Ellsworth Kelly sculpture
- Artwork Title
- Object Type
Site-specific sculpture (lcsh)
- Credit Line
- United States Holocaust Memorial Museum Collection
Ellsworth Kelly site specific sculpture commissioned by the United States Holocaust memorial Museum Art in Public Spaces program. The Art for Public Spaces Program was established to commission works of artistic merit that address the singularity of the Museum and contribute to the visitor's experience of the Museum in ways that are substantial and distinct from the permanent or special exhibitions. Four site-specific works of art, 'Memorial' being among them, were chosen by an independent jury comprised of contemporary art curators and specialists. The subcommittee included Holocaust survivors and specialists in the field of Holocaust history. The architect collaborated with the artists to ensure a harmonious relationship of each work to its architectural context.
Ellsworth Kelly's work, "Memorial," creates a distinct environment and fills a room where visitors to the Museum's Permanent Exhibition are invited to pause before proceeding into the next section of the historical documentation. The room is pie-shaped in plan and includes a skylight as its northeast corner. Essential to the artist's conception for the space is the whiteness of the room itself, and the four wall-mounted sculptures, also entirely white. Kelly's use of evenly colored surfaces plays a key role in the character of each work. For "Memorial," the artist limited himself to white, creating a low-contrast, visually hushed environment. The largest of the forms, which is fan-shaped, stretches nearly twenty-seven feet at its widest point and floats several inches out from the longer, eastern wall of the room. The three identical rectilinear forms are mounted in an even sequence, four feet apart, and project several inches in front of the room's western wall. The subtle interplay between the walls and the wall sculptures produces shadows that remain present regardless of the time of day. Kelly has likened the sequence of three equal forms to memorial tablets that, in their anonymity, bear the names of all victims of the Holocaust. The artist worked with the architect James Ingo Freed to conceive and design the seating for the room, which offers visitors several views of the installation.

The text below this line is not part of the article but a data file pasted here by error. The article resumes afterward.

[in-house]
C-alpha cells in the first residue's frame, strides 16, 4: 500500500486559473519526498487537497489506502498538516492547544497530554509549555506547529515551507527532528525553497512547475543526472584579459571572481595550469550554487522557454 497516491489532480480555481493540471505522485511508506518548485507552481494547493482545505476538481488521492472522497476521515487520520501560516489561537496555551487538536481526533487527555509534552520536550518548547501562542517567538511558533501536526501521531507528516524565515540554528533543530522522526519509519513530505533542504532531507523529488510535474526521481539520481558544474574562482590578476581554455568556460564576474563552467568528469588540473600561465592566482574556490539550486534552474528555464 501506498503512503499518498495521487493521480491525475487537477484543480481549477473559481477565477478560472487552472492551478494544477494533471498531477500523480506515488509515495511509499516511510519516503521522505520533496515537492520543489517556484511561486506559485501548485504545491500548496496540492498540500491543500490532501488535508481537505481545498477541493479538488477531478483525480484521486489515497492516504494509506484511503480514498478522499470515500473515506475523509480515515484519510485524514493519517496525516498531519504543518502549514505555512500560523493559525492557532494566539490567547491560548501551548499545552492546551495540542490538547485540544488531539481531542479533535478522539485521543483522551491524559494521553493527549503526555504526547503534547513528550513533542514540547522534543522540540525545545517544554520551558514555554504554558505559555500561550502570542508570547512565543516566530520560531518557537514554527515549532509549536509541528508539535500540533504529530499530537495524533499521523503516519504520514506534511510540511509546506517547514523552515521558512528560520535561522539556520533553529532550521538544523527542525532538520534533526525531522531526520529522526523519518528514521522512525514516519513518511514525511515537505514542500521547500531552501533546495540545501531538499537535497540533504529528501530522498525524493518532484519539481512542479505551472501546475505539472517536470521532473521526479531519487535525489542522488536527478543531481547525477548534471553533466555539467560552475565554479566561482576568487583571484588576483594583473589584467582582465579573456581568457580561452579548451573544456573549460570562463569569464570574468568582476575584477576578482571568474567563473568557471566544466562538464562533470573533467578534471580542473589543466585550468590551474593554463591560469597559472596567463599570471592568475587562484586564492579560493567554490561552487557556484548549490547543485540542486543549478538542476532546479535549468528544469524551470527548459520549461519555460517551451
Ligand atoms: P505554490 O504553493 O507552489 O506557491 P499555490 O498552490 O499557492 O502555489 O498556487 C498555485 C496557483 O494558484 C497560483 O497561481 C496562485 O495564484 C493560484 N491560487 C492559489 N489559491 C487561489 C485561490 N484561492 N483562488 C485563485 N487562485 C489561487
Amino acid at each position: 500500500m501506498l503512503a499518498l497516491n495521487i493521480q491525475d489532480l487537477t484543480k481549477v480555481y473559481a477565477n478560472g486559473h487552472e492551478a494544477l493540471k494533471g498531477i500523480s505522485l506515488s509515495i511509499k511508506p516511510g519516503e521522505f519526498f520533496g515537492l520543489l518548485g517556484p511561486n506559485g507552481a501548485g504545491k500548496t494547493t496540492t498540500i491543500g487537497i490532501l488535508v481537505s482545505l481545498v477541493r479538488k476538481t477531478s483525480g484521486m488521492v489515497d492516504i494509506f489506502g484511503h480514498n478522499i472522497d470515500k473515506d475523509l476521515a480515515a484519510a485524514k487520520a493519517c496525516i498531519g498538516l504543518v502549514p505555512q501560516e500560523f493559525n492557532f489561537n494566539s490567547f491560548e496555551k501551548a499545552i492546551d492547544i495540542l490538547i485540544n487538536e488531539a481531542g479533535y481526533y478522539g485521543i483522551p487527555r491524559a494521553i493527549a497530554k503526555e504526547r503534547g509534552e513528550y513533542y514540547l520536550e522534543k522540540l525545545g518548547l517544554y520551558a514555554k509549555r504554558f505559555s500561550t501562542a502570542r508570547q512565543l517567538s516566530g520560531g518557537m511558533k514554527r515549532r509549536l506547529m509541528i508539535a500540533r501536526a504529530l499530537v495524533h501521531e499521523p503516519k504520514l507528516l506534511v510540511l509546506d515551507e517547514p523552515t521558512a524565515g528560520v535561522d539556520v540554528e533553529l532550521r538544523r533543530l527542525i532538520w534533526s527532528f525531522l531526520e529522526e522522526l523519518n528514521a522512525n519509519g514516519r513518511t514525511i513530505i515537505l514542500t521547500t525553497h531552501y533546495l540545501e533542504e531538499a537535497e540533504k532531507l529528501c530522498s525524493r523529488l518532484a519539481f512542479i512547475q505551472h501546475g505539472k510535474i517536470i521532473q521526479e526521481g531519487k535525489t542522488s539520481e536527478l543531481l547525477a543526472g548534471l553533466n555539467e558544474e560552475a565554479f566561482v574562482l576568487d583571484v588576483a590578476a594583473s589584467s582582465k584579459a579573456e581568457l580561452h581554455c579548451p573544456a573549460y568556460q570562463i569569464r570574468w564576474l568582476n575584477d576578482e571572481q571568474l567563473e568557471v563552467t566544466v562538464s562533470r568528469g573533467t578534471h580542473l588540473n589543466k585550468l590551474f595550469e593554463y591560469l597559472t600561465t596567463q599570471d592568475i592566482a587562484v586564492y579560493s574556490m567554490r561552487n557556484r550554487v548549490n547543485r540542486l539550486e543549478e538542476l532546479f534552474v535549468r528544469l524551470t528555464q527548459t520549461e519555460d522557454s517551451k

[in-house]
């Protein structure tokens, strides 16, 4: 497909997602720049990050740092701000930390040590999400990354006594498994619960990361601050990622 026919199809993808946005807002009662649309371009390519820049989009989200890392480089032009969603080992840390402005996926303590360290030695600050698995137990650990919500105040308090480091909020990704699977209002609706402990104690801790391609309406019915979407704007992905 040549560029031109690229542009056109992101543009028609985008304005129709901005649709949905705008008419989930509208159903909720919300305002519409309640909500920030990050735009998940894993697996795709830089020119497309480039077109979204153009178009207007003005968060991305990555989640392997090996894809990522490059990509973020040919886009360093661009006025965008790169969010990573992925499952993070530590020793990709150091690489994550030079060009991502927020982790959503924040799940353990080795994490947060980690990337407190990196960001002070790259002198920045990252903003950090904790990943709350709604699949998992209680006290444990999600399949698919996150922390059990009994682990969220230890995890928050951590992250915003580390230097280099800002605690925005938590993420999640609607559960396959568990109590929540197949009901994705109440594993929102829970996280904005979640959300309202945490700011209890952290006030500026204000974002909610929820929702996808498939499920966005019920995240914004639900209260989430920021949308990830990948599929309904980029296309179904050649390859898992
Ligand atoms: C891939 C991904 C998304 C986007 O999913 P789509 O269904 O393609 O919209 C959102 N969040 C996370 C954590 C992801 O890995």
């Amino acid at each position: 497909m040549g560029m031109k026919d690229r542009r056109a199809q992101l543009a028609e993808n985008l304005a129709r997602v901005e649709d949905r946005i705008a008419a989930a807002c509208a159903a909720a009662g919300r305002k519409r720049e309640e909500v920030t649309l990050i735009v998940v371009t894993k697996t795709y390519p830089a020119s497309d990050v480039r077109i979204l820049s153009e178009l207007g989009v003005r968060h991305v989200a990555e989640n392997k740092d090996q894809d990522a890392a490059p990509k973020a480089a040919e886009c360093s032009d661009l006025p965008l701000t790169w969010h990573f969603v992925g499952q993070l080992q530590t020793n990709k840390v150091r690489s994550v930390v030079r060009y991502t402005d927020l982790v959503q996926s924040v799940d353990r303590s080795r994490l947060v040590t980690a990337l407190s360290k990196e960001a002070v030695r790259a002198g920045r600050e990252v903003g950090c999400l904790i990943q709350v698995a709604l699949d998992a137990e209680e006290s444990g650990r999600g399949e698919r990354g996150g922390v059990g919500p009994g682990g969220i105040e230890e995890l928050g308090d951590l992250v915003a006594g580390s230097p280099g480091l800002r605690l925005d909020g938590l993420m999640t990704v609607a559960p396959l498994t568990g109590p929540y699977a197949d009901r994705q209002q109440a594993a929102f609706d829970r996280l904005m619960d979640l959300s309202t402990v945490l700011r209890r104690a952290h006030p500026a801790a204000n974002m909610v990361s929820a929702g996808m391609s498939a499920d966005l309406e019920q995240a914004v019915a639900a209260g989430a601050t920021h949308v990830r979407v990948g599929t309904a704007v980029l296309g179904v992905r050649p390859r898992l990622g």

Record last modified: 2018-01-11 14:25:52
This page: https://collections.ushmm.org/search/catalog/irn6785